05Dec We’re not ready to meet the Pope

Brendan Hoban in his Western People column questions if we're ready to hear the message of our Papal visitor.
... "the sad and difficult truth is that we’re not ready in Ireland for the man from the pampas of Argentina or the message of mercy and compassion that reflects the gospel Jesus preached..."
"The terrible tragedy is that we won’t listen because we can’t hear what Pope Francis is saying or accept the direction in which he’s pointing the Church.
The sad truth is that while a defensive Church is up to its neck in denial, our people will have their tongues out for the message Francis brings and the promise he represents ­ wishing it, willing it and wanting it."

04Dec Doubting or dissenting Cardinals?

Michael Sean Winters writes in the National Catholic Reporter about the fact that "Cardinals Brandmüller, Burke, Caffarra and Meisner decided to publish their letter ........ openly challenging the pope to clarify parts of Amoris Laetitia that they find to be a source of confusion."
He concludes with the strong opinion that 'to publicly voice doubts about the magisterial teaching of the church is not something a cardinal should be doing or, if he does, he should have the decency to include his red hat with the submission of his dubia."

02Dec Pope Francis in dialogue with Jesuits

Pádraig McCarthy directs our attention to a meeting held on 24 October between Pope Francis and Jesuits who had gathered in Rome for their 36th General Congregation. Pope Francis conducted a “cordial dialogue” with delegates who asked him questions which Francis did not want to see beforehand.

28Nov Taoiseach goes where bishops fear to tread?

RTE is reporting that An Taoiseach, Enda Kenny, may have raised the issue of Irish priests who have been 'silenced' at a meeting with Pope Francis in the Vatican.

07Nov How small is small?

Chris McDonnell in his recent article in the Catholic Times offers his opinion on comments made by Archbishop of Philadelphia, Charles Chaput about the benefits of having a "smaller, lighter Church if her members are also more faithful, more zealous, more missionary and more committed to holiness”.
Chris sees the comments as a backlash by some in the context of the "interesting change taking place in the United States as the conservative nature of the US hierarchy is gradually being eroded by the appointment of bishops more in tune with the openness of Francis."
He further states that "To advocate a smaller, purer church challenges the very nature of a pilgrim Church, where the open arms of a Christian welcome demands that we offer what we have and accept others who might wish to share the journey.
It all smacks of religious sectionalism that takes no account of the bumps and difficulties that we all experience."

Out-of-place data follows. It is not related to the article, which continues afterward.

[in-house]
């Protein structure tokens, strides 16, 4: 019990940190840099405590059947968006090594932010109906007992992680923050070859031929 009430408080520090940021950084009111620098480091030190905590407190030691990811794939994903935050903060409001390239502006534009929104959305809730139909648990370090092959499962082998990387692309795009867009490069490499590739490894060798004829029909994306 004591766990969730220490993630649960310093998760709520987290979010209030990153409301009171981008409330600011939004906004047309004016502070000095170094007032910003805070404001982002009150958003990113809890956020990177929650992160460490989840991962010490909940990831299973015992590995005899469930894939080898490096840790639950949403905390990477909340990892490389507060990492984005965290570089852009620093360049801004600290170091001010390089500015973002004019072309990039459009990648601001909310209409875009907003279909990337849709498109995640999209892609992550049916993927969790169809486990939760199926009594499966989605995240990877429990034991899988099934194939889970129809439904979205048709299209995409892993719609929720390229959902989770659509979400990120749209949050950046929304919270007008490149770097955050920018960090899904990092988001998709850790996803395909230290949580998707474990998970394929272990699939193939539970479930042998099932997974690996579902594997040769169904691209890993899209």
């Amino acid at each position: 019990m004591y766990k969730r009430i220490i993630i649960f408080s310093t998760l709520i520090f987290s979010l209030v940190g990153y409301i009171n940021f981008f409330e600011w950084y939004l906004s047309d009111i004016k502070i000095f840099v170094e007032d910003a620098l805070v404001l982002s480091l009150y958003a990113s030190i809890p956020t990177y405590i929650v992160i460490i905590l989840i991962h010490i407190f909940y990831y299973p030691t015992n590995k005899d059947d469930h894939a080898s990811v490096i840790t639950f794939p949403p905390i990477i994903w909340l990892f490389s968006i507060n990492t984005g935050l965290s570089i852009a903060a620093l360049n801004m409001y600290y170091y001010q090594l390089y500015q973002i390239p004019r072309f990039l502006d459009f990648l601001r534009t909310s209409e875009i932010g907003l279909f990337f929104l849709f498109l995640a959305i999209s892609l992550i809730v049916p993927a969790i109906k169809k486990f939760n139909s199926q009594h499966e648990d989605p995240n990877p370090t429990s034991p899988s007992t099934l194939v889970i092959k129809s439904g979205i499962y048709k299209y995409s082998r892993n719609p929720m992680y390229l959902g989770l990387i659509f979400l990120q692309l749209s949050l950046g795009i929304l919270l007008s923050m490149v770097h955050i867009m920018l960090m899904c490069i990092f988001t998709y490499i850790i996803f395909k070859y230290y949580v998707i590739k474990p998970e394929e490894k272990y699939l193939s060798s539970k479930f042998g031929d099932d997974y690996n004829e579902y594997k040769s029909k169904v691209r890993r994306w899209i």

29Oct Liturgical hope?

Anthony Ruff OSB in his Praytell blog gives a round up of reactions to the sweeping changes made by Pope Francis to the Congregation for Divine Worship .

Dare we hope that the new appointees will address the disaster that is the “new translation” of the Roman Missal?

25Oct Time to Break Out

Pope francis urges bishops to be vigilant over who they admit to the seminary as world needs “mature and balanced” clergy according to a report by Christopher Lamb in www.lastampa.it
The report continues 'Priests must leave their “fortresses” ' says Francis and also quotes him as saying 'the Church should stop reducing Catholicism to a “recipe of rules” while clergy needed to break out of their closed worlds.'

- -

CHRISTOPHER LAMB

17Oct Marco Politi – The Association of Catholics in Ireland in association with the Loyola Institute, Trinity College

Marco Politi will speak in the Loyola Institute, Trinity College, on Tuesday 18th October at 6.30 pm.

06Oct Pope Francis and Fr Sean McDonagh

Fr Sean McDonagh, a member of the leadership team of the ACP, recently met with Pope Francis.
Maybe the nuncio to Ireland and Irish bishops might do likewise on a regular basis.

26Aug Pope Francis and the Challenge of being Church today

Bishop Vincent Long of Parramatta, NSW, spoke recently about how we are now 'living in a watershed and a privileged moment in the history of the Church.' It is a time with demands and challenges for us.
He said that in church 'It is not “business as usual”. There needs to be an attitudinal change at every level, a conversion of mind and heart that conforms us to the spirit of the Gospel, a new wine into new wineskins, not a superficial change or, worse, a retreat into restorationism.

Gaudium et Spes, the guiding document of the Council, presented a new paradigm: the church is not an enclosure which protects its members against the sinful world. It is a fellow pilgrim with the men and women of our age. It is a church incarnate in the world. Therefore, it is time not of fearful retreat, disengagement and self-referential pomp, but of accompaniment and engagement.

The church will be less than what Christ intends it to be when issues of inclusion and equality are not fully addressed. That is why you heard me say that I am guided by the radical vision of Christ. I am committed to make the church in Parramatta the house for all peoples, a church where there is less an experience of exclusion but more an encounter of radical love, inclusiveness and solidarity.

We cannot be a strong moral force and an effective prophetic voice in society if we are simply defensive, inconsistent and divisive with regards to certain social issues. We cannot talk about the integrity of creation, the universal and inclusive love of God, while at the same time colluding with the forces of oppression in the ill-treatment of racial minorities, women and homosexual persons."

It is a long but worthwhile read and can be downloaded in Pdf format




Scroll Up